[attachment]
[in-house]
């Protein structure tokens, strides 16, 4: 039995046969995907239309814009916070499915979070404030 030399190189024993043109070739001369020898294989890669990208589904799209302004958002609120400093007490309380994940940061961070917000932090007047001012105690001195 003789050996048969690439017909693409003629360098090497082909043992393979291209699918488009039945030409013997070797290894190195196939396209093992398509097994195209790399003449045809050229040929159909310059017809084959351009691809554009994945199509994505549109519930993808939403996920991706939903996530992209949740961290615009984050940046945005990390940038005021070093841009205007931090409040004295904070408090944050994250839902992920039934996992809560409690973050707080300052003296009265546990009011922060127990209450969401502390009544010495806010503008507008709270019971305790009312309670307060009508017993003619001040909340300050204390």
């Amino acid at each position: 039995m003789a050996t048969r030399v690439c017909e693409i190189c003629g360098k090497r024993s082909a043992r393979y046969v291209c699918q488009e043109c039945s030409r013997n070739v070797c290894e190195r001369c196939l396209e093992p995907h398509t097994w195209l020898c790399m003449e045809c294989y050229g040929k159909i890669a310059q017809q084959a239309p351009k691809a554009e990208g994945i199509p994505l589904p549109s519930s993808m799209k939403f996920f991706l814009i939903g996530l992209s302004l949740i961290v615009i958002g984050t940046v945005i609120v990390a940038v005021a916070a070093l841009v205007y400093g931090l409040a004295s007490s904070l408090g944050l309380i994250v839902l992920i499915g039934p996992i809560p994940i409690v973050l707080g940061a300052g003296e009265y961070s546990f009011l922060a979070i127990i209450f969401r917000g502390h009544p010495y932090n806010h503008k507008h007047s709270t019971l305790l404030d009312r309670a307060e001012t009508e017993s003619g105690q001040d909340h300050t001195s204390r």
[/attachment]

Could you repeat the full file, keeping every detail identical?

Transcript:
[in-house]
């Protein structure tokens, strides 16, 4: 039995046969995907239309814009916070499915979070404030 030399190189024993043109070739001369020898294989890669990208589904799209302004958002609120400093007490309380994940940061961070917000932090007047001012105690001195 003789050996048969690439017909693409003629360098090497082909043992393979291209699918488009039945030409013997070797290894190195196939396209093992398509097994195209790399003449045809050229040929159909310059017809084959351009691809554009994945199509994505549109519930993808939403996920991706939903996530992209949740961290615009984050940046945005990390940038005021070093841009205007931090409040004295904070408090944050994250839902992920039934996992809560409690973050707080300052003296009265546990009011922060127990209450969401502390009544010495806010503008507008709270019971305790009312309670307060009508017993003619001040909340300050204390």
């Amino acid at each position: 039995m003789a050996t048969r030399v690439c017909e693409i190189c003629g360098k090497r024993s082909a043992r393979y046969v291209c699918q488009e043109c039945s030409r013997n070739v070797c290894e190195r001369c196939l396209e093992p995907h398509t097994w195209l020898c790399m003449e045809c294989y050229g040929k159909i890669a310059q017809q084959a239309p351009k691809a554009e990208g994945i199509p994505l589904p549109s519930s993808m799209k939403f996920f991706l814009i939903g996530l992209s302004l949740i961290v615009i958002g984050t940046v945005i609120v990390a940038v005021a916070a070093l841009v205007y400093g931090l409040a004295s007490s904070l408090g944050l309380i994250v839902l992920i499915g039934p996992i809560p994940i409690v973050l707080g940061a300052g003296e009265y961070s546990f009011l922060a979070i127990i209450f969401r917000g502390h009544p010495y932090n806010h503008k507008h007047s709270t019971l305790l404030d009312r309670a307060e001012t009508e017993s003619g105690q001040d909340h300050t001195s204390r």